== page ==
Tuesday, September 6, 2011

Government is a Malignant Polyp

HARBESON: Cleaning out government

> SOUTHERN INDIANA — For some time now, certain people have been telling me I’m full of it, and as it turns out, they were right. I discovered this last week when I went through the process of having a colonoscopy.

For those of you who don’t know, a colonoscopy is a medical procedure that enables doctors to look inside the colon for any abnormalities such as polyps. Since some polyps can be precancerous, they are removed at the time of the screening.

Now, for a medical professional to have a clear view inside the colon, the organ needs to be thoroughly cleaned out. Although a laxative is taken the day before, the really strong stuff is taken a few hours before the exam.

The directions warned me to be close to a restroom because it’s supposed to work really fast. I took the first half of the bottle expecting to run to the bathroom at any moment. But nothing happened. A half hour went by. Still nothing happened. As I was getting close to taking the second dose I started to think something must really be wrong.

Why wasn’t this working?

I wondered if I should have told them I was a political opinion columnist. Maybe they would have given me a stronger dose. As it turned out though, after the second dose, the stuff started working really well. I was definitely cleaned out in time.

Maybe I was still high on drugs, but after it was all over, I thought the colonoscopy process could serve as a great analogy to understand government. Let me explain by using Clark County as an example.

A few years ago, a group of well-intentioned people on the county council thought they were doing a good thing by cutting property taxes. In essence, they gave county government a laxative to clear out the reserve that had built up over time.

Now Clark County is experiencing severe budget pains. It’s important to note that many local governments are also struggling because there have been other factors at play such as property tax caps.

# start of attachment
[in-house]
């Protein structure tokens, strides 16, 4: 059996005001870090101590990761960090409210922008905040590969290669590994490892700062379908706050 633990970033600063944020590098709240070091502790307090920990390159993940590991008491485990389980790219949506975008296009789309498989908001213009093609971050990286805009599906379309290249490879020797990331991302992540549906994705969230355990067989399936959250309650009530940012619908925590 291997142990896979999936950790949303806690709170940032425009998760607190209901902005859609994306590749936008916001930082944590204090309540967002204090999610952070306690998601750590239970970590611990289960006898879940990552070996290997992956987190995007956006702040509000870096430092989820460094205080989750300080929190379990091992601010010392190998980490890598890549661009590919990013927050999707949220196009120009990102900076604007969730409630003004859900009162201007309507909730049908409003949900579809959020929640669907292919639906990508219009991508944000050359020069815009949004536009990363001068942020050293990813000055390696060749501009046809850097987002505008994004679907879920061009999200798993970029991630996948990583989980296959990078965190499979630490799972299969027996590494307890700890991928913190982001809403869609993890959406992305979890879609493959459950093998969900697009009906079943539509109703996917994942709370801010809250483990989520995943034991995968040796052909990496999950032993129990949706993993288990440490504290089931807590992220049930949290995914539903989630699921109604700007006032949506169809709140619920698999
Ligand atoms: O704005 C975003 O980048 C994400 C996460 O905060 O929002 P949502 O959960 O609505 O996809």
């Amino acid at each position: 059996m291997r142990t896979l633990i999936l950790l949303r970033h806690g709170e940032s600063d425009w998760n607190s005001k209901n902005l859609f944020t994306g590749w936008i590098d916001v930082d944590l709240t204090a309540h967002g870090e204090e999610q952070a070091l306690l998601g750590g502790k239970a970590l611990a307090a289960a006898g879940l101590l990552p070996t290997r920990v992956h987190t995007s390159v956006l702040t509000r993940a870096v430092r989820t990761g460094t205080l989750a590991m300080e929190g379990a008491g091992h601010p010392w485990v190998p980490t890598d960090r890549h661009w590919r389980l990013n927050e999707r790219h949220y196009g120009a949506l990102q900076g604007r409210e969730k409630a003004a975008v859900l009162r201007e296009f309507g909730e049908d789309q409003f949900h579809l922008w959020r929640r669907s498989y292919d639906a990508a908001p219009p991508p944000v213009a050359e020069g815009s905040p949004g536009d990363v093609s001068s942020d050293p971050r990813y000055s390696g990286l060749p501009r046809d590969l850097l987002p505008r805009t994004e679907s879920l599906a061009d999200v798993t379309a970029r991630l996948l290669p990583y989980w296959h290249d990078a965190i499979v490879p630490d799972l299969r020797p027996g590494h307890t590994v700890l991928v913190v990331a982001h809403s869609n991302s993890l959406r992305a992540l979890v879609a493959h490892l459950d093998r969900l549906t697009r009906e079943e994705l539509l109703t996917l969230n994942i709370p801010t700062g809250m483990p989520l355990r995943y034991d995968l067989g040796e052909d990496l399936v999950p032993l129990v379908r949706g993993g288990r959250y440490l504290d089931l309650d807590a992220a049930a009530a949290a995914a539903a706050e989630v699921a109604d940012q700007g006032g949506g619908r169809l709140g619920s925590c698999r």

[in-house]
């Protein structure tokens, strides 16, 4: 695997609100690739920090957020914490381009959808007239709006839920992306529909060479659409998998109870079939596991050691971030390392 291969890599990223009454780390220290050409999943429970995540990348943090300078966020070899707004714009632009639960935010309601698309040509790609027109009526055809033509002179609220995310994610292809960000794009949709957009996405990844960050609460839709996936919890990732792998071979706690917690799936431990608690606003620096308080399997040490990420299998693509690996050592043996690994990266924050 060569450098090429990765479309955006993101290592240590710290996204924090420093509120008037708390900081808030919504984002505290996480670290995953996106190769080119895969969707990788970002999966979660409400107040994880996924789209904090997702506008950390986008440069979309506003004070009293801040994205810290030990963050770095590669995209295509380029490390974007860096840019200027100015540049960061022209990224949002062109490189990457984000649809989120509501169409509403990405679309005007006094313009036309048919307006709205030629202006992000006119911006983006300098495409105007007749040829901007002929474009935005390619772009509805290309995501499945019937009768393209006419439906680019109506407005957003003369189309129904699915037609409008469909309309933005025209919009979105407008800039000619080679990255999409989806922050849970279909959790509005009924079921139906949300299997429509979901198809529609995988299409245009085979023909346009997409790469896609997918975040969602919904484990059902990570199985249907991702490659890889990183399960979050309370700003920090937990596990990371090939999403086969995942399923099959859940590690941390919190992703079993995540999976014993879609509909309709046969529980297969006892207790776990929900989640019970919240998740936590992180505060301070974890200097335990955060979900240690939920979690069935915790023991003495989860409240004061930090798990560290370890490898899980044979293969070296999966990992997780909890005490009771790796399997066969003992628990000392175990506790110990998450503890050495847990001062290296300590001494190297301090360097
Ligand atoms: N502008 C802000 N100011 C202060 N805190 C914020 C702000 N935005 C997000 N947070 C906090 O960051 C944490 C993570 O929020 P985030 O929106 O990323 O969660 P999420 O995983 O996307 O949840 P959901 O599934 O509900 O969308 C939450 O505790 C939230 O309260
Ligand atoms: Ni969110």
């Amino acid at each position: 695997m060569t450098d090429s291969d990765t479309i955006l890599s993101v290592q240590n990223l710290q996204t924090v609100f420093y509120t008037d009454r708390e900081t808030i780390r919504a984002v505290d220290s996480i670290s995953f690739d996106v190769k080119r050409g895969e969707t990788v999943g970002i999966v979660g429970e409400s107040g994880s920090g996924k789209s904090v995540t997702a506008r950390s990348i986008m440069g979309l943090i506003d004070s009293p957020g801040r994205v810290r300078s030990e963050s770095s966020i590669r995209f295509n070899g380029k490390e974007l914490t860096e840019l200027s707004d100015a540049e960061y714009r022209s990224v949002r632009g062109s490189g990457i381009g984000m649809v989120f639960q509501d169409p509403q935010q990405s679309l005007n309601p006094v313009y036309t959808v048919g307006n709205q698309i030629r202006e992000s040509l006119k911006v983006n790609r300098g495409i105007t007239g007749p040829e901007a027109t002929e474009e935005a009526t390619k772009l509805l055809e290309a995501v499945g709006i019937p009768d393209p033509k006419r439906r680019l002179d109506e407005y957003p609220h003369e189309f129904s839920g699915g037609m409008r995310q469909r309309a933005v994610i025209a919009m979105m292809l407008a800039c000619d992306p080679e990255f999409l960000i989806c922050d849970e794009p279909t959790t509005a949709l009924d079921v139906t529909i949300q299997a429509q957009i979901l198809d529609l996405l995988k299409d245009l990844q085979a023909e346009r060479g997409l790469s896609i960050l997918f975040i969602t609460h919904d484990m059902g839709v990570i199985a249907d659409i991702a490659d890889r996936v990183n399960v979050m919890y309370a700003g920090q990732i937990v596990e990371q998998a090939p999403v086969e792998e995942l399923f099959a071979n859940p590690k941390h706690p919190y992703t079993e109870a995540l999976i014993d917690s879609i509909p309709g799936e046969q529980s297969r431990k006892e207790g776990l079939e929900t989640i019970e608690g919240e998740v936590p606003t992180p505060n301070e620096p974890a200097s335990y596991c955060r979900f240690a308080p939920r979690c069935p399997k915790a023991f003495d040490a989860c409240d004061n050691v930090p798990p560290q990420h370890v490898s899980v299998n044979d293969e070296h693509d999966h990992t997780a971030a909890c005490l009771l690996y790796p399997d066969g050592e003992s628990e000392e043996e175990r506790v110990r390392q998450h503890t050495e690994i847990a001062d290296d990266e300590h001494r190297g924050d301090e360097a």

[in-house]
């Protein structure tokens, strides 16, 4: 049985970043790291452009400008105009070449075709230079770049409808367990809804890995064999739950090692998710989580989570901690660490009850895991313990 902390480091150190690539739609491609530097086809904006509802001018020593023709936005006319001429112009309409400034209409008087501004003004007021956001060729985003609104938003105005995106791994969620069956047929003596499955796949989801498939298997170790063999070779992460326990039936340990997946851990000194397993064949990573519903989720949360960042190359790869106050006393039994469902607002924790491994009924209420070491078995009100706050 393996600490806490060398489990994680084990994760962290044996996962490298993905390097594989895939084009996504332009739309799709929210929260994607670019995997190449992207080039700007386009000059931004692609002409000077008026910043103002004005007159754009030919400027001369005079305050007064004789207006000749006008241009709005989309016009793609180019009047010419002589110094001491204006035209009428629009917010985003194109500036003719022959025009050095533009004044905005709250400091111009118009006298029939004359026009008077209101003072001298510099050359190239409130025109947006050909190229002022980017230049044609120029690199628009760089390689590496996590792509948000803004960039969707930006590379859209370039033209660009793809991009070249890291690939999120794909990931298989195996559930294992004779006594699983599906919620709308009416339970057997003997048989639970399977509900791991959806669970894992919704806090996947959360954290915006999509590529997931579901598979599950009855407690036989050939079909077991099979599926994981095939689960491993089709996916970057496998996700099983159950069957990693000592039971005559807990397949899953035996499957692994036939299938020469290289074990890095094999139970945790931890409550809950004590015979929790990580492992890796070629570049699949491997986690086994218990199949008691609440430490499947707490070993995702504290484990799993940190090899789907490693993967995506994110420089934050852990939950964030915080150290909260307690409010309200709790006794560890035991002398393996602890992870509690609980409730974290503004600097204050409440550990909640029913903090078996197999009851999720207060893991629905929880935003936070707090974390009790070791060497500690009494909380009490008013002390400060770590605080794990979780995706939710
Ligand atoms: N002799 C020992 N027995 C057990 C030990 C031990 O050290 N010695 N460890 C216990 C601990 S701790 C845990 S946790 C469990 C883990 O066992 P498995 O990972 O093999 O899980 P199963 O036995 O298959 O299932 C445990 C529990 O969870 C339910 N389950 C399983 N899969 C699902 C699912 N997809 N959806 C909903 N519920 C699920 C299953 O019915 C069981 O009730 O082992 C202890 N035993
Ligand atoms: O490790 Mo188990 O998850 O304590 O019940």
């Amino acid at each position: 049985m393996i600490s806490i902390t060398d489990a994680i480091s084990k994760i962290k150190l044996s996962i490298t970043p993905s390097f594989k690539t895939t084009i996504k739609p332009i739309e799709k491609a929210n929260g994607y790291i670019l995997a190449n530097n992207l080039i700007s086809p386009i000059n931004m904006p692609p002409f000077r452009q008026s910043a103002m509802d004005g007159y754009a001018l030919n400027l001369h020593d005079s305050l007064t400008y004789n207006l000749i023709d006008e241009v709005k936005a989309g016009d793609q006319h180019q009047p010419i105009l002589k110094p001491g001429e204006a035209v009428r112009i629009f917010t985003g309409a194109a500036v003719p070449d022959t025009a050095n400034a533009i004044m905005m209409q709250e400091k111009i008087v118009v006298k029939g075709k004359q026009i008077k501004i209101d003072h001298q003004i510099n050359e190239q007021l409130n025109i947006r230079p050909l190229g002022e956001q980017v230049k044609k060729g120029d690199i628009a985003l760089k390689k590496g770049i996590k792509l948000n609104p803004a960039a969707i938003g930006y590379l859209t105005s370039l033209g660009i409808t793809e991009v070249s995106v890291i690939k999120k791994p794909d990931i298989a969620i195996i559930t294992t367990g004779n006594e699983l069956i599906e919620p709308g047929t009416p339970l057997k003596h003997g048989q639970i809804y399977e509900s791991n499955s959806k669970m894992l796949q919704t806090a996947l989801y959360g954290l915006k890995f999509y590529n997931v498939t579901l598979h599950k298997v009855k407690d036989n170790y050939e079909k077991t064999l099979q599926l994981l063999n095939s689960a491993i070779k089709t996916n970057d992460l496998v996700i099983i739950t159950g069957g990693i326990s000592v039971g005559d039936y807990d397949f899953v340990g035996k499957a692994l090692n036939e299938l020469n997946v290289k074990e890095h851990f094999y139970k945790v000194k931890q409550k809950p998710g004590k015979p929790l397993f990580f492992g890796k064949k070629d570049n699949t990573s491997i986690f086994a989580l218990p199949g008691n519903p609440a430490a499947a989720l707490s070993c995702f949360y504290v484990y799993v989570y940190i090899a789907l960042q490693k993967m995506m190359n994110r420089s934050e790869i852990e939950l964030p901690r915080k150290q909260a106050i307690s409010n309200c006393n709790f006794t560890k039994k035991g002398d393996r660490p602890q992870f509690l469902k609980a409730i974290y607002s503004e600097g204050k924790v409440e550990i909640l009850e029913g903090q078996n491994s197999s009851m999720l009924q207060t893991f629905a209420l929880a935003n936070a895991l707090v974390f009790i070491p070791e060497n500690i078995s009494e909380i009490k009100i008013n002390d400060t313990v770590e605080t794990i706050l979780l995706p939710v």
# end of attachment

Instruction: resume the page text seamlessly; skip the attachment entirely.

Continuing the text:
However, since Clark County did get that extra laxative boost, it did create a unique situation that does allow for a better look inside the inner plumbing to see how government works.

The most glaring example is the various lawsuits that have been filed. First, the county judges sued the county council. Then, the county sheriff sued the county council and the county council is appealing a decision by the Department of Local Government Finance in court.

Yes, they whine and moan that they don’t want to do it, but, gee, they have to spend the money. After all, another department of the same government said so.

You’re supposed to focus on these lawsuits as if one government entity is suing another government entity to get money. But what’s happening here is that these people are really suing you, the taxpayer. You are the one who pays. The lawsuits merely use legal complication to help create an illusion intended to deflect and soften this truth.

So the previous council’s laxative that led to the lawsuits did accomplish something: Now we can clearly see that when the government wants more money, there’s always a way. We now know there is another method inside the government toolbox that officials can, and will, use to get your money.

What can we learn from this? Well, it’s not about getting “new” people in there to deliver a one-time laxative. Such a cleansing can feel good, but government itself is a malignant polyp.

Eventually, we’re going to have to go deeper, snare that abnormality and remove it. Until people accept that, it’s just going to continue to metastasize and cause problems.

— Clark County resident Debbie Harbeson actually kind of enjoyed the time she spent not being so full of it.

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